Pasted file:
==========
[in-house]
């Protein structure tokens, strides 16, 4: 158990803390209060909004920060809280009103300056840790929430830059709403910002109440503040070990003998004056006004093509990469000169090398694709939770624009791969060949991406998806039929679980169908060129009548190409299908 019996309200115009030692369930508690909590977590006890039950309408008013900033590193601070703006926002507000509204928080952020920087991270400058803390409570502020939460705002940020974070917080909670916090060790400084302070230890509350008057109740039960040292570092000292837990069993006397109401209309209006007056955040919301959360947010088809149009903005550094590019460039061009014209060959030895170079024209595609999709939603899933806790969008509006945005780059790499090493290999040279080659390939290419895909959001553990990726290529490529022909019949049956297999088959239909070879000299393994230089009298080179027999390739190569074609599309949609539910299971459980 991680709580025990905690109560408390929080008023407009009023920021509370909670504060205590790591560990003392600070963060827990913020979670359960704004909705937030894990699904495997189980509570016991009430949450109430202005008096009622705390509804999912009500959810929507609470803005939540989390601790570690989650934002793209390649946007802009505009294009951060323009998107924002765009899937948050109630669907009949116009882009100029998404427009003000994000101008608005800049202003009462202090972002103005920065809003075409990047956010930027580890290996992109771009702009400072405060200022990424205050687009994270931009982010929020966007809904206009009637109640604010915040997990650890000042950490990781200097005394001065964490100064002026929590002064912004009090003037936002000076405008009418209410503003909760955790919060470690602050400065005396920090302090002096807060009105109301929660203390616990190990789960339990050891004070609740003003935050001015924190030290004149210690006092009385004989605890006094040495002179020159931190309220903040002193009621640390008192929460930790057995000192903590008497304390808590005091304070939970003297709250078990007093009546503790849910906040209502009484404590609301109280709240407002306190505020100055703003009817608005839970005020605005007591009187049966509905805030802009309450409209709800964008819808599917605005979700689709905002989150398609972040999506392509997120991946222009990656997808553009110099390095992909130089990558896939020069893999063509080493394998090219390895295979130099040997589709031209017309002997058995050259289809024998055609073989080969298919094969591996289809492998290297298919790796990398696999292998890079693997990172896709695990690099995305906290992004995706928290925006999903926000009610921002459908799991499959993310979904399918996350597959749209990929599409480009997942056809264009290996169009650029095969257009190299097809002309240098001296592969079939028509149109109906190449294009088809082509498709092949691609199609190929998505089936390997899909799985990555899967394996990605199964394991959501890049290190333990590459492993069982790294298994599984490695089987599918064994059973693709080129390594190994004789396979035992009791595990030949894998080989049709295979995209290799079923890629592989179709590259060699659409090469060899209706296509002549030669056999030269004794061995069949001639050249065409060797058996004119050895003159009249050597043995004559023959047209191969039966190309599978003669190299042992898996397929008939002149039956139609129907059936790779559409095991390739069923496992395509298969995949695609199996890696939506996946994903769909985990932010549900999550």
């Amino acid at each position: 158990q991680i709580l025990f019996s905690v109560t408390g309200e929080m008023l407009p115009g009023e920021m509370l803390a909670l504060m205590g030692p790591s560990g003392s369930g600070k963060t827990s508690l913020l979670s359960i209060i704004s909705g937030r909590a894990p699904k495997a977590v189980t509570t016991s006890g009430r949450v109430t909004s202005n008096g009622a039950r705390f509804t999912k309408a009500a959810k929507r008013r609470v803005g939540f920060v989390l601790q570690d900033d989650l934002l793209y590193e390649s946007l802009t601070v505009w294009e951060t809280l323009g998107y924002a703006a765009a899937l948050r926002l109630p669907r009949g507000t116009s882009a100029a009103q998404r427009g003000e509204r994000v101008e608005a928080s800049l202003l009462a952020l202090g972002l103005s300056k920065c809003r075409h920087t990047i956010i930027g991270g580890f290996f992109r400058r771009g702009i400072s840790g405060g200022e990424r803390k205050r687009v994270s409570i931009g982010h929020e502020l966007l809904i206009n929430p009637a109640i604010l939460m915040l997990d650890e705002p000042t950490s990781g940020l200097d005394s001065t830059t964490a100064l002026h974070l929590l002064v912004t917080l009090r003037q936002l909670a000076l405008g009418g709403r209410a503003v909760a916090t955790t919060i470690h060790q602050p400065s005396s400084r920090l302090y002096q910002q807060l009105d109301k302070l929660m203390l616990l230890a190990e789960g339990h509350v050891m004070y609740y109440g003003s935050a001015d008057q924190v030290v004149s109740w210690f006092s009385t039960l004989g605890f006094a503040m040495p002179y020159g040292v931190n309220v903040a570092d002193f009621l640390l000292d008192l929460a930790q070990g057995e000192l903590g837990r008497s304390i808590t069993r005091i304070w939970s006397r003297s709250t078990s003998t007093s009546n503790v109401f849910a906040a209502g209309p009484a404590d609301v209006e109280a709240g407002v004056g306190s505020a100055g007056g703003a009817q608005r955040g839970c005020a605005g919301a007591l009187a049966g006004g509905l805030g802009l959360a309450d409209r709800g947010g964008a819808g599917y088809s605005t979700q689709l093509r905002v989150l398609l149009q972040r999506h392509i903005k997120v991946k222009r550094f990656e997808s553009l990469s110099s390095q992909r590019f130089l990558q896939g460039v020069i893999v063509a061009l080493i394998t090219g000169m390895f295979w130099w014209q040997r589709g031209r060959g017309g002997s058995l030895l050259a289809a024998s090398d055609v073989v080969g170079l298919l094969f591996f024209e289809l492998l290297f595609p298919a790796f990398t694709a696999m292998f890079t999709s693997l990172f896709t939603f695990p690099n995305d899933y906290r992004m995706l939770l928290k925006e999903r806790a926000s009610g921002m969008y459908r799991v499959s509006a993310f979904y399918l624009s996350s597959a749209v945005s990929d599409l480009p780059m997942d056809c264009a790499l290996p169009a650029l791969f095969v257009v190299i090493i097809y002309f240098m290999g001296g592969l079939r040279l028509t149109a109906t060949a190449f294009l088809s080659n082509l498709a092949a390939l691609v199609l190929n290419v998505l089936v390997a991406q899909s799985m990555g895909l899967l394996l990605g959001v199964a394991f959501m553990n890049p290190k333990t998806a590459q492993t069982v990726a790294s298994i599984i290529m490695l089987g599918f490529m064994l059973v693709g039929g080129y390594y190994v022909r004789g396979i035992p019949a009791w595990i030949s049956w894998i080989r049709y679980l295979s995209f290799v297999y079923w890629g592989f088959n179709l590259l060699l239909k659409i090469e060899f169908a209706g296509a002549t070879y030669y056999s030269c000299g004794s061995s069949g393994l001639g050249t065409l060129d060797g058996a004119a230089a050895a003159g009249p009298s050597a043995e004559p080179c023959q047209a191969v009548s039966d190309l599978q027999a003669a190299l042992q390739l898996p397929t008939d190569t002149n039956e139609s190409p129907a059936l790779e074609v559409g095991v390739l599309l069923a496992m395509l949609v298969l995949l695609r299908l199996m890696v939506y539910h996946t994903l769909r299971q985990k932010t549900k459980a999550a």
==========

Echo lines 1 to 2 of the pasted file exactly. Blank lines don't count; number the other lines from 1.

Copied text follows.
[in-house]
């Protein structure tokens, strides 16, 4: 158990803390209060909004920060809280009103300056840790929430830059709403910002109440503040070990003998004056006004093509990469000169090398694709939770624009791969060949991406998806039929679980169908060129009548190409299908 019996309200115009030692369930508690909590977590006890039950309408008013900033590193601070703006926002507000509204928080952020920087991270400058803390409570502020939460705002940020974070917080909670916090060790400084302070230890509350008057109740039960040292570092000292837990069993006397109401209309209006007056955040919301959360947010088809149009903005550094590019460039061009014209060959030895170079024209595609999709939603899933806790969008509006945005780059790499090493290999040279080659390939290419895909959001553990990726290529490529022909019949049956297999088959239909070879000299393994230089009298080179027999390739190569074609599309949609539910299971459980 991680709580025990905690109560408390929080008023407009009023920021509370909670504060205590790591560990003392600070963060827990913020979670359960704004909705937030894990699904495997189980509570016991009430949450109430202005008096009622705390509804999912009500959810929507609470803005939540989390601790570690989650934002793209390649946007802009505009294009951060323009998107924002765009899937948050109630669907009949116009882009100029998404427009003000994000101008608005800049202003009462202090972002103005920065809003075409990047956010930027580890290996992109771009702009400072405060200022990424205050687009994270931009982010929020966007809904206009009637109640604010915040997990650890000042950490990781200097005394001065964490100064002026929590002064912004009090003037936002000076405008009418209410503003909760955790919060470690602050400065005396920090302090002096807060009105109301929660203390616990190990789960339990050891004070609740003003935050001015924190030290004149210690006092009385004989605890006094040495002179020159931190309220903040002193009621640390008192929460930790057995000192903590008497304390808590005091304070939970003297709250078990007093009546503790849910906040209502009484404590609301109280709240407002306190505020100055703003009817608005839970005020605005007591009187049966509905805030802009309450409209709800964008819808599917605005979700689709905002989150398609972040999506392509997120991946222009990656997808553009110099390095992909130089990558896939020069893999063509080493394998090219390895295979130099040997589709031209017309002997058995050259289809024998055609073989080969298919094969591996289809492998290297298919790796990398696999292998890079693997990172896709695990690099995305906290992004995706928290925006999903926000009610921002459908799991499959993310979904399918996350597959749209990929599409480009997942056809264009290996169009650029095969257009190299097809002309240098001296592969079939028509149109109906190449294009088809082509498709092949691609199609190929998505089936390997899909799985990555899967394996990605199964394991959501890049290190333990590459492993069982790294298994599984490695089987599918064994059973693709080129390594190994004789396979035992009791595990030949894998080989049709295979995209290799079923890629592989179709590259060699659409090469060899209706296509002549030669056999030269004794061995069949001639050249065409060797058996004119050895003159009249050597043995004559023959047209191969039966190309599978003669190299042992898996397929008939002149039956139609129907059936790779559409095991390739069923496992395509298969995949695609199996890696939506996946994903769909985990932010549900999550």